Friday, June 01, 2007

A Box at the Door...

There is nothing better than getting home from work and finding a UPS or Fedex package waiting for you. It’s an undeniable truth that getting packages in the mail is an uplifting experience no matter who you are. My little girl is only five and she is already of this mindset. She bums out if she discovers that the package isn’t for her, but can’t wait until I get home to see what’s inside.

For me, it more than likely became an irrational thing back when you had to mailorder skateboards from surf shops out in California (we lived on the East coast). You’d have to fill out the little order form, go to the post office to get a money order, and actually MAIL it. It was an absolutely agonizing two week process. Every moment from the time you dropped the envelope in the mailbox until your new skate arrived was spent obsessing about it. As the two weeks ticked by, me and all my friends began keeping a watchful eye out for the fabled “UPS Guy”. Me and the rest of my crowd knew all the UPS guys. We’d wave down the UPS guy as we skated down the street and ask him if he had a package for you or one of your friends whom you knew had an outstanding skateboard order pending. It was an awesome rush when he’d give you an affirmative response. It was sort of like Eddie Murphy’s “…the ice cream man is coming!!!” routine. You became Paul Revere hauling ass down the road to find your buddy and tell them the UPS guy had a package heading towards their home, and it might actually be sitting on the front door step at that moment!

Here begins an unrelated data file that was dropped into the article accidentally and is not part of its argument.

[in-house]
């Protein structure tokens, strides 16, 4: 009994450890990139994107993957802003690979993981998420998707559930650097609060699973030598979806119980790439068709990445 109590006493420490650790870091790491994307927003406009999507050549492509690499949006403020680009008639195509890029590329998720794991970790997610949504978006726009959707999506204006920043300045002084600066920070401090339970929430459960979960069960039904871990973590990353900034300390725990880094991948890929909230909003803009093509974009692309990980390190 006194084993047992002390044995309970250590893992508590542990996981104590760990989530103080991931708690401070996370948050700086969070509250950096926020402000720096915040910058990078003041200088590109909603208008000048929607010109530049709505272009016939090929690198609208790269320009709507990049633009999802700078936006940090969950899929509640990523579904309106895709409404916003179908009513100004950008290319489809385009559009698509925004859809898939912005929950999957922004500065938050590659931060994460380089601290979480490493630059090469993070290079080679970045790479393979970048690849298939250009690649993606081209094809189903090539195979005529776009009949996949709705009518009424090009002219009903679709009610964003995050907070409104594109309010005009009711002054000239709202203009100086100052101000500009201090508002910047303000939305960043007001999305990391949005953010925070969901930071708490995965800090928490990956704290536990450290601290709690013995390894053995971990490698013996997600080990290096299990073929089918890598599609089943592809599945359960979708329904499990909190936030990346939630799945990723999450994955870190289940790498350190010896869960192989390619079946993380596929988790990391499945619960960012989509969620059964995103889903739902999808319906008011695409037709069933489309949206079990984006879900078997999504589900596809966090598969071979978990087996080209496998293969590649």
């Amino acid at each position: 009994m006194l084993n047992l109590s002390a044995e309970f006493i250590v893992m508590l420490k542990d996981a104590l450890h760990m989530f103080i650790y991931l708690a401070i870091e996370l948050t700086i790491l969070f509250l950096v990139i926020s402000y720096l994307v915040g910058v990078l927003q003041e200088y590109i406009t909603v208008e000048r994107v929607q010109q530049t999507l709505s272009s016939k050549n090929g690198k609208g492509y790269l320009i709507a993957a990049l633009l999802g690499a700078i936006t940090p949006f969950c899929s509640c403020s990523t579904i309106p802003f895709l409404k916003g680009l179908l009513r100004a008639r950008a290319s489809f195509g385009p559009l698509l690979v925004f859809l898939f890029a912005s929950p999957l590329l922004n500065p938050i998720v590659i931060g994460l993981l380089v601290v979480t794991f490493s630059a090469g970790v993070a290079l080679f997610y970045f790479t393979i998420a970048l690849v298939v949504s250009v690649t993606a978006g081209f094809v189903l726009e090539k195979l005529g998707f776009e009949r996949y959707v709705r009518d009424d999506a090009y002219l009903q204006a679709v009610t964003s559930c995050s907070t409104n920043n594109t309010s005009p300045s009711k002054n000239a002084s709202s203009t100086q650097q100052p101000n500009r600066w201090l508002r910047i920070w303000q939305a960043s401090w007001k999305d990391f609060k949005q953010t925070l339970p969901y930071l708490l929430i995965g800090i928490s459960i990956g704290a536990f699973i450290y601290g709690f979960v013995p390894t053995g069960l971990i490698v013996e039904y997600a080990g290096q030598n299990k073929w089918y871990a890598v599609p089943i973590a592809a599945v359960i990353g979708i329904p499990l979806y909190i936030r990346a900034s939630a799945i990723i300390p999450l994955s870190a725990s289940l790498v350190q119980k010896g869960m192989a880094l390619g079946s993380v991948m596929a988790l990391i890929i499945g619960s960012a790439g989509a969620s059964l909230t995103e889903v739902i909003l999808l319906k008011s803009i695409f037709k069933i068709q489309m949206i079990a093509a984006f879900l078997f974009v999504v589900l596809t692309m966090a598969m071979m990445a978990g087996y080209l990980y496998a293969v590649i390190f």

Nowadays, the most frequently received package at the Alva household is music from This makes for a doubly good package. I love buying music. With the hour each way commute to work I have now, music is what I do (I’ve had Keith Richards “Main Offender” in the player for the entire week and it is sublime). Yesterday, I came home to discover a Fedex package waiting for me. The size of the box indicated it was too big for a CD order. I opened it to discover it contained an LP version of the Arctic Monkey’s “Favourite Worst Nightmare”. My friend Fred Wilson has been raving about these guys for a long time. I’ve heard a few tracks before, but hadn’t purchased anything by them to date. To say Fred is a huge music fan is the understatement of the century. When discussing music with my other friends when Fred’s name comes up, I always tell them that Fred drinks from the fire hose when it comes to music consumption. Fred can also buoy one’s spirit when it comes to rock and rolls vibrancy, especially if like me, you’re convinced of its eminent demise. Fred is convinced that the Arctic Monkey’s are proof that rock is alive and well and had threatened to send a copy of their work to me as prove of it (like me and many other of my friends, Fred does not steal music). True to his word, he sent along not just a CD copy, but a vinyl copy. What a most excellent and thoughtful surprise.

What was so cool about discovering the LP inside the box was actually seeing an album cover of artwork after so much time. This record has a great cover jacket too. I’m a CD guy and have been for a long time, so seeing a good ol' record jacket was even more of an uplifting experience than getting a CD. It was like getting that skateboard delivered by the UPS guy all over again. After gazing at it for a bit, I decided to set it aside so that I can absorb it all in proper fashion tonight with a glass of wine once the kid’s in bed. I hope it’s as good as he says it is. I hope it restores in me a little bit of optimism.